Archbishop Augustine died soon after the consecrations and was succeeded in office by Laurence, who also tried to exert his authority over the British and Irish who had accepted Christianity long before the Anglo-Saxons. In contrast with the steady progress in converting the Anglo-Saxons which the missionaries had experienced so far, conflicts arose with the British Christians, primarily over the date for the celebration of Easter. The age-old animosity between these races of people could not be overcome by their common religion when the practices of that religion were very different.
Then, in 616, King Ethelbert, who from the beginning of this endeavor had protected and zealously supported the missionaries, died. His son and successor, Eadbald, had never accepted Christianity and he immediately changed the climate for the practice of the faith. He began by taking his father’s wife for himself and effected a return to pagan practices by the people.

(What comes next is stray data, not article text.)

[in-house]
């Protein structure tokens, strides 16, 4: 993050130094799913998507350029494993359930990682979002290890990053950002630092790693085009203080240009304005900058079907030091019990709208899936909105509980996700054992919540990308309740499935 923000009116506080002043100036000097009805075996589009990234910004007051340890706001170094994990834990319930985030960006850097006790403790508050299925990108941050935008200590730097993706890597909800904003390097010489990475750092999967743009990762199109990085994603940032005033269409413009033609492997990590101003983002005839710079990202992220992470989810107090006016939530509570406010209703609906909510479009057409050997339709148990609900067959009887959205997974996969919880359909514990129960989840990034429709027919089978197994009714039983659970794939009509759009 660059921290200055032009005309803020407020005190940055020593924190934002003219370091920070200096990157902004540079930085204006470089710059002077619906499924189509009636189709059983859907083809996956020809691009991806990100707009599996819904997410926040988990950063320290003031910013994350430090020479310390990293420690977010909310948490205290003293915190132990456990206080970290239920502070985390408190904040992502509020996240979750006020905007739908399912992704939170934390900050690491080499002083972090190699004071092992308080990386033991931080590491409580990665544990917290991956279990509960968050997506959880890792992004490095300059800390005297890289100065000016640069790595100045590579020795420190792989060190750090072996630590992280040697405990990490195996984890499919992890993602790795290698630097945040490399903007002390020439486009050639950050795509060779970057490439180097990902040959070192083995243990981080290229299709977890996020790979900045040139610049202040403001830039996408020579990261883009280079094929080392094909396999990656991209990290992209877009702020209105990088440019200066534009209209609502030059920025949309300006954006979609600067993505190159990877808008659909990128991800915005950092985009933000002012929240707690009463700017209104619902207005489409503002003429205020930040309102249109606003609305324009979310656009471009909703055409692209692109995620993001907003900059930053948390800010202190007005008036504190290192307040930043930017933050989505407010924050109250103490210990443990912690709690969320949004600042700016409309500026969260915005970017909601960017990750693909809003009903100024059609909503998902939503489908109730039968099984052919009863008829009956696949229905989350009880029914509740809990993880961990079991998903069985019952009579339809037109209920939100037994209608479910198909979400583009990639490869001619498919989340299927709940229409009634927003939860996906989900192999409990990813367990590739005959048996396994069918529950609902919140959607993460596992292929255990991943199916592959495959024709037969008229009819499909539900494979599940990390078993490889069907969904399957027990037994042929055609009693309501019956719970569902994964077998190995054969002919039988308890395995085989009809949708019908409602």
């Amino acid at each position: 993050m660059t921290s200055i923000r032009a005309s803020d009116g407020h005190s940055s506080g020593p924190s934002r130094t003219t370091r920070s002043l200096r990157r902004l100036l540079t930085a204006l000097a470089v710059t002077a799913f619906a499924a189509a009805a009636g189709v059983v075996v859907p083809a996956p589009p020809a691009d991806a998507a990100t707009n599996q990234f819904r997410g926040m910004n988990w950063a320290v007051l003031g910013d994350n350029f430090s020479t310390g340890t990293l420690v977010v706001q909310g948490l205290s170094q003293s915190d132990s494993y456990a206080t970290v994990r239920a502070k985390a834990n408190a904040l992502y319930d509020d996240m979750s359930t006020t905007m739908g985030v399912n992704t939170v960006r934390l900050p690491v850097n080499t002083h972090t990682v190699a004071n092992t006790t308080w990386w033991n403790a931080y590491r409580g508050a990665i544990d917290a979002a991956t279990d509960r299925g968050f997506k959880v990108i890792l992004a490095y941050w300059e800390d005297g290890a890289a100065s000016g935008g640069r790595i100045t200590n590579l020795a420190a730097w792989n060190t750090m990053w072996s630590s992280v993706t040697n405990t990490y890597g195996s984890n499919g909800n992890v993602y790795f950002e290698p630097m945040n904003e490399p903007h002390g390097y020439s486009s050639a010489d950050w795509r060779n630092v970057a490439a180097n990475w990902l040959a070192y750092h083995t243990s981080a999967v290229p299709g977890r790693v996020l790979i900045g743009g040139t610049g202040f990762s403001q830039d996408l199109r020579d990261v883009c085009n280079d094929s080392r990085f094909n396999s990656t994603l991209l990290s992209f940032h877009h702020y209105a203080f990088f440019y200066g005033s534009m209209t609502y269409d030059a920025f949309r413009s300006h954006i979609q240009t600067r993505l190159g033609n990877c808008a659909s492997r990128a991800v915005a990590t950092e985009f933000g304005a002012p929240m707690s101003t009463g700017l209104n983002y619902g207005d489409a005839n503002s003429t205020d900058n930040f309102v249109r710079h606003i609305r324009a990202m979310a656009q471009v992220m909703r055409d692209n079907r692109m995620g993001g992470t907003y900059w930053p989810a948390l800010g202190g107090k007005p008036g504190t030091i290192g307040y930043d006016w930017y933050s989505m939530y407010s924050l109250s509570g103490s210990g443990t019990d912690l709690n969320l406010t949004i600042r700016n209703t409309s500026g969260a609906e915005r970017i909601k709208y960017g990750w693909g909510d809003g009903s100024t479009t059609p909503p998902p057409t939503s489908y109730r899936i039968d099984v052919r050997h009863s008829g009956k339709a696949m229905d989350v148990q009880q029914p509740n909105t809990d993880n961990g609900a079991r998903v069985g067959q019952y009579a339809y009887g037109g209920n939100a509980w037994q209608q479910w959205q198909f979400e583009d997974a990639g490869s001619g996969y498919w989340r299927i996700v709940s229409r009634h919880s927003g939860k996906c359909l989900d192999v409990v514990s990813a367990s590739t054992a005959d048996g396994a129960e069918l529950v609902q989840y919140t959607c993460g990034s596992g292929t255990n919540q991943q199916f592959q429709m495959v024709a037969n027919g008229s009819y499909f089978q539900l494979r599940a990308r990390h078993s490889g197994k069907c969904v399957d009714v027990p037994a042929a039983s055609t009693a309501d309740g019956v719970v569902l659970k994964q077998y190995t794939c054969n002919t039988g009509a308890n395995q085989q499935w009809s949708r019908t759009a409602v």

Soon Saeberhrt, Ethelbert’s nephew who had served as the local ruler over the East Saxons, also died, leaving three pagan sons to take control of his territory. These sons made life extremely difficult for Bishop Mellitus and his monks. On one occasion, they came into the church when the bishop was celebrating the Divine Liturgy and demanded the he give them the “white bread” he was giving to the faithful who were in attendance. The bishop told them that they could receive the bread only if they would be cleansed in the font of baptism as their father had done. They refused, expressing no need for such a thing, and they expelled the bishop from the kingdom.
What a sad turn of events in the life of the Church! Mellitus consulted with Archbishop Laurence and Bishop Justus and they mutually agreed that they should all go to Gaul to await more favorable times for the Anglo-Saxon mission.
But God’s plan did not allow the holy bishops to give up on these people. Mellitus and Justus went to Gaul, but Laurence, preparing to join them, had a dream in which St. Peter appeared to him, scolded him harshly for attempting to leave his flock to the wolves, and flogged him severely. In the morning, with the marks of this supernatural flogging clearly visible on his back, the bishop went to King Eadbald. He told him of the dream and said that St. Peter’s actions were done out of concern for the king’s salvation. Much moved by this event, King Eadbald had a change of heart. He gave up his unlawful wife, received instruction and was baptized, promising to allow the missionaries to continue their work among the people.